Madelyn Beck

Reporter, Mountain West News Bureau

Madelyn Beck is Boise State Public Radio's regional reporter with the Mountain West News Bureau. She's from Montana but has reported everywhere from North Dakota to Alaska to Washington, D.C. Her last few positions included covering energy resources in Wyoming and reporting on agriculture/rural life issues in Illinois.

Pre-journalism jobs include (but are not limited to): ranch hand for Icelandic horses, hotel laundress, large caliber brass shell sorter/inventory, salmon processor in Alaska and waitress for a murder mystery dinner theater.

Nicholas Jones campaign

The deadline to request absentee ballots was extended until Tuesday, May 26 at 8 p.m. after Idaho Congressional candidate Nicholas Jones won a federal court case against Secretary of State Lawerence Denney. 


Madelyn Beck / Mountain West News Bureau

When I was little, my dad and I would walk behind our house in west-central Montana and stare at the ground. And then walk. Stare. Walk. Stare. We'd do this for hours, searching for that tasty, edible and highly prized morel mushroom.


Courtesy of Erica Winings

The Mountain West News Bureau is talking to friends and relatives of those who lost their lives to COVID-19. This memorial is for 67-year-old Nancy Heitz who was likely the first person to die in an assisted living facility in Idaho.


BLM

As the coronavirus pandemic hammers oil prices, the number of "orphaned" or abandoned oil wells could grow. A group wants to enlist newly unemployed oilfield workers in addressing the problem.

 


C Drying / Unsplash

Beef prices are on the rise while live cattle prices are falling. One reason for that is COVID-19 disrupting meat processing plants. There are more cattle and less product because some cows can’t get processed. But many suspect there's more to the story.


NOAA

A recent study shows that humans have been living in a specific temperature "niche" for at least 6,000 years, but climate change could force billions of people to live in areas outside of the niche by 2070. That could be intolerably hot, even lethal, for many of them.  

Fusion Medical Animation / Unsplash

Noxious gas, rolling giant eyeballs, being trapped in a perpetually falling elevator. The pandemic is sparking a world-wide increase in vivid dreams. And people are sharing them on websites like I Dream of COVID and across social media.


Madelyn Beck

Chris Descheemaeker ranches black angus, red angus cross with her family outside of Lewistown, Montana. The coronavirus pandemic, she says, comes after a few tough winters and an already tough market.


The Daily Yonder

Many big cities are seeing the number of COVID-19 cases fall, but rural counties are seeing the opposite, according to a new analysis by the Daily Yonder, a rural nonprofit news outlet.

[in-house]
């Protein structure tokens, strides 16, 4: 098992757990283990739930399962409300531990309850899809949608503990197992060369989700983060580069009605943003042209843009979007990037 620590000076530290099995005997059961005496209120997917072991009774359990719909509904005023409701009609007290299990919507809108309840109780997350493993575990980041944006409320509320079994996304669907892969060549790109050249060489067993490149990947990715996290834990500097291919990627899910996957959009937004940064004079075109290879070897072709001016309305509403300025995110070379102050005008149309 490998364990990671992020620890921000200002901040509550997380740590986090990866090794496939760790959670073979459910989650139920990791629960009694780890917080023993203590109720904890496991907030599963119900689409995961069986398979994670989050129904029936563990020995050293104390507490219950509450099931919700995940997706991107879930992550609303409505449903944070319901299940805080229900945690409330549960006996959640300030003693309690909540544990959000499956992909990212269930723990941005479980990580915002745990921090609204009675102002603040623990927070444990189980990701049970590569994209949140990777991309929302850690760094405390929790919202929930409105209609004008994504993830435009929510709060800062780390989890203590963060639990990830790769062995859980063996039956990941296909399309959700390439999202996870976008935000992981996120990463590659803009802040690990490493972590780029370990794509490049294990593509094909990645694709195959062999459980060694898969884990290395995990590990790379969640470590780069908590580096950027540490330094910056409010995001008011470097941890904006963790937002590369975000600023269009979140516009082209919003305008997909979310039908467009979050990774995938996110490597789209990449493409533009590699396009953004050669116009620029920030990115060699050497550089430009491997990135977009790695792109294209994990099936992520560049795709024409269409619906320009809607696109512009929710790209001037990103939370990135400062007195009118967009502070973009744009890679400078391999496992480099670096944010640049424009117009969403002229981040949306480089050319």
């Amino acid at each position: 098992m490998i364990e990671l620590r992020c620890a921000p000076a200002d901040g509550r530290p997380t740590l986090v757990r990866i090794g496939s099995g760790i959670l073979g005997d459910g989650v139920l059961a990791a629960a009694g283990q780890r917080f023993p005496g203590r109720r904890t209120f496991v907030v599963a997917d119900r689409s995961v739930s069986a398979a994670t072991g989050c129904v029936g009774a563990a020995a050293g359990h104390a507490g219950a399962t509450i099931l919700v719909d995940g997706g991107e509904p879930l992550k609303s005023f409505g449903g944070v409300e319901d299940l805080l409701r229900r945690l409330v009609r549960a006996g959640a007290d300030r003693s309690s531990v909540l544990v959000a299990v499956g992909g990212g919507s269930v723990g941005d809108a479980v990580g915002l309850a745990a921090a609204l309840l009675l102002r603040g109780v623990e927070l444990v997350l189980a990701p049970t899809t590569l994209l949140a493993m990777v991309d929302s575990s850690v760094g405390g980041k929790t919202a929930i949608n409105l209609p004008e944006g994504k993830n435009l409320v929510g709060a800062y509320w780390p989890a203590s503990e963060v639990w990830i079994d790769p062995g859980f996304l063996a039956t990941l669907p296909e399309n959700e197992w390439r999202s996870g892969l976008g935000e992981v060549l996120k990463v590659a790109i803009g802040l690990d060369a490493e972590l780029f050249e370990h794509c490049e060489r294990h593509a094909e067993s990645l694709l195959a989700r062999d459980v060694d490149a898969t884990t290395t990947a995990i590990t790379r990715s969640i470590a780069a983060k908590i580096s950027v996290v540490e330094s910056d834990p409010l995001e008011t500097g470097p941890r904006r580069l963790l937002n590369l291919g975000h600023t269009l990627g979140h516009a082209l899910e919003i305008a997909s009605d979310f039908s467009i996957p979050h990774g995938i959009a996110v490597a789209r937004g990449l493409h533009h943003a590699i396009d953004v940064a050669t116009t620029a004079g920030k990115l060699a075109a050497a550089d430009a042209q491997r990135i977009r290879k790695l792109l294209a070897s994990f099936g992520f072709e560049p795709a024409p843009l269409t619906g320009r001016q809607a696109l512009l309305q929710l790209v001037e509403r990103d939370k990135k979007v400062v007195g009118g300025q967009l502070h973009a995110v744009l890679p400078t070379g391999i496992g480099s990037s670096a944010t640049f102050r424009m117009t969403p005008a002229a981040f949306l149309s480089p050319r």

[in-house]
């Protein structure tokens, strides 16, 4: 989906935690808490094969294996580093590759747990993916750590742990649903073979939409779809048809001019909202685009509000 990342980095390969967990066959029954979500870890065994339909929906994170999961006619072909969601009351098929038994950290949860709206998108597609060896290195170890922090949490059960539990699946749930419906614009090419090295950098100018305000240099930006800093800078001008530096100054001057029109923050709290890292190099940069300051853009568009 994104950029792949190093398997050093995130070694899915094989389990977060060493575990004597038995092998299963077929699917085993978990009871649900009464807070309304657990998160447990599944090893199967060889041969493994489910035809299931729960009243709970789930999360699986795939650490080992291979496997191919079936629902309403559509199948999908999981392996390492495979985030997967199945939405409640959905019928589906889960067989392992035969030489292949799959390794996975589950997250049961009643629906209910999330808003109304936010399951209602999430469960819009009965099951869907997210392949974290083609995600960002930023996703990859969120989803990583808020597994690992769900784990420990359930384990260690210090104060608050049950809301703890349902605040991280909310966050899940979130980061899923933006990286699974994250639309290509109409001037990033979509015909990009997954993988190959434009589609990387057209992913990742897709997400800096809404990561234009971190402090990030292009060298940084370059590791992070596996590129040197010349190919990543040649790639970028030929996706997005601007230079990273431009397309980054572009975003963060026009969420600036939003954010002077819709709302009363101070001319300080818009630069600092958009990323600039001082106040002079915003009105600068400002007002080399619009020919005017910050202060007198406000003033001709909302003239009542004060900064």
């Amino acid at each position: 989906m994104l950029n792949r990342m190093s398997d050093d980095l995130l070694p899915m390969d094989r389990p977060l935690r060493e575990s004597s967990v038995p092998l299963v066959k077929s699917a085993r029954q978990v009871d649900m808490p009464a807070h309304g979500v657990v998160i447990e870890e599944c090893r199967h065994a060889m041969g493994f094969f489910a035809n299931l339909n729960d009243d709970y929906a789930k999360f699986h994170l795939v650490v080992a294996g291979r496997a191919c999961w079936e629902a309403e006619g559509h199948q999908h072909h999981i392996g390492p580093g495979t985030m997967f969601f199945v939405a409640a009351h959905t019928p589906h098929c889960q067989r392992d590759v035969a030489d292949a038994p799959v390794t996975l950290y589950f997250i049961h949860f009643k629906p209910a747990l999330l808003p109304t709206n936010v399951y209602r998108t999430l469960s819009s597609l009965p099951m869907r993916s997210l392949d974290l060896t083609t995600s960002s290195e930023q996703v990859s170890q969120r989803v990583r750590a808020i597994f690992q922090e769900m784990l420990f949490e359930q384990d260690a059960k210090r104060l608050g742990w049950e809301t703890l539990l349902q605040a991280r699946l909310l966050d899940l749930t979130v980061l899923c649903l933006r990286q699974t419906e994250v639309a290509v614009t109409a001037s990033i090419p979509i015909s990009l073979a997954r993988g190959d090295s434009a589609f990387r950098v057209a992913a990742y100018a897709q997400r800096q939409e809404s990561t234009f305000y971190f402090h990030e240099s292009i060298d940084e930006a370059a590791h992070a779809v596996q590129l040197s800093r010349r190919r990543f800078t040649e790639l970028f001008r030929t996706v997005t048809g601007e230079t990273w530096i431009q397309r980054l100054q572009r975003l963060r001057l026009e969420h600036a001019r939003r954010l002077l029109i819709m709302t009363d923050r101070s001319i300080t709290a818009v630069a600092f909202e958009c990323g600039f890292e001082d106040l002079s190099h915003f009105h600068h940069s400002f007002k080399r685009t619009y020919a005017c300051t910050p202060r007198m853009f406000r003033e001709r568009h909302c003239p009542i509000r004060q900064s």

John Kelly / Boise State Photo Services

More than a dozen football players from universities around the Mountain West are headed to the NFL. They were drafted over the weekend as a record number of fans tuned in.

Neal Herbert / NPS

A National Wildlife Federation report published this week says new oil and gas leases on public lands could harm existing hunting economies in the West.


Idaho State University

Idaho State University has accepted more students for next year than it did for this year, but that doesn't mean it'll have more students enrolling.

Mike Duniway / USGS

A new study in the journal Science says that human-driven climate change is pushing the American West into a megadrought, and into its driest period in more than 400 years.

 

Madelyn Beck / Mountain West New Bureau

As so many telecommuters, teachers, college students and children work and learn from home, there have been fears that the Internet wouldn't be up to the task. But so far, it seems to be largely coping with the increased traffic.


BLM

There’s been too much oil on the market since well before the coronavirus outbreak. But a recent agreement to cut production won’t be enough to prevent states in the Mountain West from taking a big hit.

 

Mark Heard / Flickr Creative Commons

It’s hard to keep some items stocked in stores these days. We’ve all heard about the toilet paper shortage. But what about eggs?

Scott Sandberg / NOAA

A new study has found that long-term air pollution increases COVID-19 mortality rates.

 

Sergey Krasovskiy

Imagine something like a velociraptor, but faster and stronger, and with feathers.

Madelyn Beck / Mountain West New Bureau

Just being homeless puts you at greater risk for getting and spreading COVID-19. And several homeless residents have tested positive for the disease around the Mountain West, from Denver to Las Vegas. That’s forcing community leaders and shelter owners to take precautions.

 


Ken Whytock / Flickr Creative Commons

Jake Billington has worked at the livestock auction at the Twin Falls Livestock Commission in southern Idaho for 28 years.


UCAR / Flickr Creative Commons

A proposed wind farm in southern Idaho could become one of the largest in the nation.

 

Madelyn Beck / Mountain West New Bureau

The Supreme Court ruled Monday that states can eliminate the traditional insanity defense. Only four states don’t have one in the U.S., and three of those are in the Mountain West.

 


Screenshot

COVID-19 fears have forced a lot of bars and restaurants to close across the Mountain West. That leaves workers in a tough spot. But some communities have found a creative way for would-be customers to chip in.


Joann

The coronavirus pandemic has led to a national shortage of personal protection equipment for medical personnel such as face masks and gowns, and crafters are lending a hand.

 

Idaho Department of Lands

A new government watchdog report published Wednesday says taxpayers are shouldering the burden of cleaning up the nation’s thousands of abandoned hardrock mines on public lands.

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